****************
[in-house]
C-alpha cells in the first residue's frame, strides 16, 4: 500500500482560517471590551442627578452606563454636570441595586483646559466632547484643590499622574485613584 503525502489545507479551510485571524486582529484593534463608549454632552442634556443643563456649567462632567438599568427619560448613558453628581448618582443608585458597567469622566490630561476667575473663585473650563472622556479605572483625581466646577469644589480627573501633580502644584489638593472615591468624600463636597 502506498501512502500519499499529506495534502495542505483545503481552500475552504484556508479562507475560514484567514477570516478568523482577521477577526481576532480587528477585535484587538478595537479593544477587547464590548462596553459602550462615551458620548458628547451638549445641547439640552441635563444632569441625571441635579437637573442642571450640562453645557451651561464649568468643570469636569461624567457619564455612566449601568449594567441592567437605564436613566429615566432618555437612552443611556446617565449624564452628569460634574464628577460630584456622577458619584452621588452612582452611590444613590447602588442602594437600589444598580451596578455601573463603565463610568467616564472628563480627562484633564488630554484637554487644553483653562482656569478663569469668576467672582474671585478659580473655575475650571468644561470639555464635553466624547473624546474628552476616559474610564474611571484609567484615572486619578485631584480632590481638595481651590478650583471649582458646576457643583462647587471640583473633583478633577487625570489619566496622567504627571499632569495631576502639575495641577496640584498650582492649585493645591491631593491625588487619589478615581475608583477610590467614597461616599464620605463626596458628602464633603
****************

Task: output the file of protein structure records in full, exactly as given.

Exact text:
[in-house]
C-alpha cells in the first residue's frame, strides 16, 4: 500500500482560517471590551442627578452606563454636570441595586483646559466632547484643590499622574485613584 503525502489545507479551510485571524486582529484593534463608549454632552442634556443643563456649567462632567438599568427619560448613558453628581448618582443608585458597567469622566490630561476667575473663585473650563472622556479605572483625581466646577469644589480627573501633580502644584489638593472615591468624600463636597 502506498501512502500519499499529506495534502495542505483545503481552500475552504484556508479562507475560514484567514477570516478568523482577521477577526481576532480587528477585535484587538478595537479593544477587547464590548462596553459602550462615551458620548458628547451638549445641547439640552441635563444632569441625571441635579437637573442642571450640562453645557451651561464649568468643570469636569461624567457619564455612566449601568449594567441592567437605564436613566429615566432618555437612552443611556446617565449624564452628569460634574464628577460630584456622577458619584452621588452612582452611590444613590447602588442602594437600589444598580451596578455601573463603565463610568467616564472628563480627562484633564488630554484637554487644553483653562482656569478663569469668576467672582474671585478659580473655575475650571468644561470639555464635553466624547473624546474628552476616559474610564474611571484609567484615572486619578485631584480632590481638595481651590478650583471649582458646576457643583462647587471640583473633583478633577487625570489619566496622567504627571499632569495631576502639575495641577496640584498650582492649585493645591491631593491625588487619589478615581475608583477610590467614597461616599464620605463626596458628602464633603